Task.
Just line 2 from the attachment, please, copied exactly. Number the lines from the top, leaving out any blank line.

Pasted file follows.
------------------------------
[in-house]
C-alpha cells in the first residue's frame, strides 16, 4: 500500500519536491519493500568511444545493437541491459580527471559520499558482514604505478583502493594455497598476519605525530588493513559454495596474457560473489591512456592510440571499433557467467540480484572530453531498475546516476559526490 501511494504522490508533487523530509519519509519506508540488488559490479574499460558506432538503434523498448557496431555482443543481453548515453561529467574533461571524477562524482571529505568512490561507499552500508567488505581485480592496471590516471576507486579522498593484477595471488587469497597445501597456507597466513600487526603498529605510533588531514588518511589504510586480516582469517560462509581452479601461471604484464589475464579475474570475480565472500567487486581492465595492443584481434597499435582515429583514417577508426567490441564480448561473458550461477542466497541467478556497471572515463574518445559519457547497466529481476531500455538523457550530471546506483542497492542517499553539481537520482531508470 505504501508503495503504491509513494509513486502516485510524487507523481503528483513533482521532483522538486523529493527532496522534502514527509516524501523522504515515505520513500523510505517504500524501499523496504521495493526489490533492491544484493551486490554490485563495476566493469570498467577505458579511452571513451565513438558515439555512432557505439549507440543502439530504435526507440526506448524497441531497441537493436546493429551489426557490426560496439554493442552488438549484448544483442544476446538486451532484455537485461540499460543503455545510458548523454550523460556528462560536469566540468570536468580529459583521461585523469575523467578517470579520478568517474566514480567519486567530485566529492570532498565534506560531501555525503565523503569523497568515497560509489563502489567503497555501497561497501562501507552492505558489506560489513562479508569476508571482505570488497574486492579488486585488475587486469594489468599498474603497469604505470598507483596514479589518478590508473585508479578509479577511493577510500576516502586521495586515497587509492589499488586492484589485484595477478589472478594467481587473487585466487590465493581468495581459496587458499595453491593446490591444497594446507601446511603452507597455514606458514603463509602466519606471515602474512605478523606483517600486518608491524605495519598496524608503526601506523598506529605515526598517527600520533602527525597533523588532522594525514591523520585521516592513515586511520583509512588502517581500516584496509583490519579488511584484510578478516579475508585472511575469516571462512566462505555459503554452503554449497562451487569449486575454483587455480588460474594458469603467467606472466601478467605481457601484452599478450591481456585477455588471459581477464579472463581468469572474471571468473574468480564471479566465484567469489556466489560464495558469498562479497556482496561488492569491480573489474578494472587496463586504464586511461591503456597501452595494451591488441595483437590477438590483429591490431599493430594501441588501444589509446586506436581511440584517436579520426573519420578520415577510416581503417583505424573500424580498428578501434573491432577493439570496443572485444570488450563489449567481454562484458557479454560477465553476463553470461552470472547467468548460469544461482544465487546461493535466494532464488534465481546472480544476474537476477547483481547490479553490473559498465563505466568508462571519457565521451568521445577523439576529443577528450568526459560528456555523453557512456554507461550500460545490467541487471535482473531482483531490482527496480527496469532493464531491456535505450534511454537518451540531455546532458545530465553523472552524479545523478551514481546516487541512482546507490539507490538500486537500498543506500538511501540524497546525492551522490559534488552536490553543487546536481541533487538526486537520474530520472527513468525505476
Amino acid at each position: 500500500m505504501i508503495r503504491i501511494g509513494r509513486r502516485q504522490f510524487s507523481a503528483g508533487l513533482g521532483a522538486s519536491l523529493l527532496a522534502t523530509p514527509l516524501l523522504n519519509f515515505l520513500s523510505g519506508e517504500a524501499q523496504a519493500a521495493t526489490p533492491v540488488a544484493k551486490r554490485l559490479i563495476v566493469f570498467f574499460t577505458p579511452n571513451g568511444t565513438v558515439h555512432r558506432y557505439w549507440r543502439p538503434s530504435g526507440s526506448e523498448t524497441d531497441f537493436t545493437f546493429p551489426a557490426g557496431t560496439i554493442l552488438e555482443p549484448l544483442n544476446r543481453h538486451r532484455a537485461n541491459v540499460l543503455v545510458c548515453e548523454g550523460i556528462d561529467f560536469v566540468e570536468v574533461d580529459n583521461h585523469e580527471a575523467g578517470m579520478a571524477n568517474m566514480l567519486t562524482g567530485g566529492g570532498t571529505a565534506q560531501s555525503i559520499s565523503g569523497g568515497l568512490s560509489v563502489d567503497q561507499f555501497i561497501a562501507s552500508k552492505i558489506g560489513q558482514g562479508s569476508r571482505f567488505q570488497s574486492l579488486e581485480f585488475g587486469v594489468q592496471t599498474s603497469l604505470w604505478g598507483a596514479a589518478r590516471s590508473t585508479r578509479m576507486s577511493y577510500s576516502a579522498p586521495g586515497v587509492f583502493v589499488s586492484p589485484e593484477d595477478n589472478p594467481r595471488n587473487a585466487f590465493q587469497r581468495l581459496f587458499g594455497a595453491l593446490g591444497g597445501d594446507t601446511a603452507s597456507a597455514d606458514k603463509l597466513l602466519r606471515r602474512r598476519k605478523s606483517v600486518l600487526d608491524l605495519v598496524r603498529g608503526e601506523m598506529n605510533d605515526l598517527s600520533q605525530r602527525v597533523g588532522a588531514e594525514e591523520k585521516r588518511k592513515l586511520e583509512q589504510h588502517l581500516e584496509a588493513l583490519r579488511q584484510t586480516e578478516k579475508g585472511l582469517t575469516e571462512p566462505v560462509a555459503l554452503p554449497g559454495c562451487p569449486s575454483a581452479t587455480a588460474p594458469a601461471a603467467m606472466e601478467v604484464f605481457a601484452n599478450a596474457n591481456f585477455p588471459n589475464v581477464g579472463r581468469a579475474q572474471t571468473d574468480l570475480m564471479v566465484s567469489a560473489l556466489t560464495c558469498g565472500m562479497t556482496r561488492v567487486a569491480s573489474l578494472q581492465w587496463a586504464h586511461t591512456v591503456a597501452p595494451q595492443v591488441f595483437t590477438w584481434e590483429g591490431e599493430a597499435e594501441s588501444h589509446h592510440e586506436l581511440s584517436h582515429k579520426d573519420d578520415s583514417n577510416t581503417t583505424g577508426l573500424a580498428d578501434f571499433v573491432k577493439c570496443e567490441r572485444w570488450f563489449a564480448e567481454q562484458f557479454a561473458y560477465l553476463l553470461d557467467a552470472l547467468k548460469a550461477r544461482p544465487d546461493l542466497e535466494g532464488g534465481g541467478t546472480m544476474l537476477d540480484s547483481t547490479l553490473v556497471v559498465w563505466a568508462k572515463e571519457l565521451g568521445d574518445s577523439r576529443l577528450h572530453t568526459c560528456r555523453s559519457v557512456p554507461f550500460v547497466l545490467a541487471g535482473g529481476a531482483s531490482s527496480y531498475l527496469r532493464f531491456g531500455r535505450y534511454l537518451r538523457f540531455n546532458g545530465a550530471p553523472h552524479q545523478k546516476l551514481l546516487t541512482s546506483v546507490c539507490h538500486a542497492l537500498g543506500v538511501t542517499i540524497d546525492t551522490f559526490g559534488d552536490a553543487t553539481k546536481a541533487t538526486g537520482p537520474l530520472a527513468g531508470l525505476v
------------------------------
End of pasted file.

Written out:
C-alpha cells in the first residue's frame, strides 16, 4: 500500500519536491519493500568511444545493437541491459580527471559520499558482514604505478583502493594455497598476519605525530588493513559454495596474457560473489591512456592510440571499433557467467540480484572530453531498475546516476559526490 501511494504522490508533487523530509519519509519506508540488488559490479574499460558506432538503434523498448557496431555482443543481453548515453561529467574533461571524477562524482571529505568512490561507499552500508567488505581485480592496471590516471576507486579522498593484477595471488587469497597445501597456507597466513600487526603498529605510533588531514588518511589504510586480516582469517560462509581452479601461471604484464589475464579475474570475480565472500567487486581492465595492443584481434597499435582515429583514417577508426567490441564480448561473458550461477542466497541467478556497471572515463574518445559519457547497466529481476531500455538523457550530471546506483542497492542517499553539481537520482531508470 505504501508503495503504491509513494509513486502516485510524487507523481503528483513533482521532483522538486523529493527532496522534502514527509516524501523522504515515505520513500523510505517504500524501499523496504521495493526489490533492491544484493551486490554490485563495476566493469570498467577505458579511452571513451565513438558515439555512432557505439549507440543502439530504435526507440526506448524497441531497441537493436546493429551489426557490426560496439554493442552488438549484448544483442544476446538486451532484455537485461540499460543503455545510458548523454550523460556528462560536469566540468570536468580529459583521461585523469575523467578517470579520478568517474566514480567519486567530485566529492570532498565534506560531501555525503565523503569523497568515497560509489563502489567503497555501497561497501562501507552492505558489506560489513562479508569476508571482505570488497574486492579488486585488475587486469594489468599498474603497469604505470598507483596514479589518478590508473585508479578509479577511493577510500576516502586521495586515497587509492589499488586492484589485484595477478589472478594467481587473487585466487590465493581468495581459496587458499595453491593446490591444497594446507601446511603452507597455514606458514603463509602466519606471515602474512605478523606483517600486518608491524605495519598496524608503526601506523598506529605515526598517527600520533602527525597533523588532522594525514591523520585521516592513515586511520583509512588502517581500516584496509583490519579488511584484510578478516579475508585472511575469516571462512566462505555459503554452503554449497562451487569449486575454483587455480588460474594458469603467467606472466601478467605481457601484452599478450591481456585477455588471459581477464579472463581468469572474471571468473574468480564471479566465484567469489556466489560464495558469498562479497556482496561488492569491480573489474578494472587496463586504464586511461591503456597501452595494451591488441595483437590477438590483429591490431599493430594501441588501444589509446586506436581511440584517436579520426573519420578520415577510416581503417583505424573500424580498428578501434573491432577493439570496443572485444570488450563489449567481454562484458557479454560477465553476463553470461552470472547467468548460469544461482544465487546461493535466494532464488534465481546472480544476474537476477547483481547490479553490473559498465563505466568508462571519457565521451568521445577523439576529443577528450568526459560528456555523453557512456554507461550500460545490467541487471535482473531482483531490482527496480527496469532493464531491456535505450534511454537518451540531455546532458545530465553523472552524479545523478551514481546516487541512482546507490539507490538500486537500498543506500538511501540524497546525492551522490559534488552536490553543487546536481541533487538526486537520474530520472527513468525505476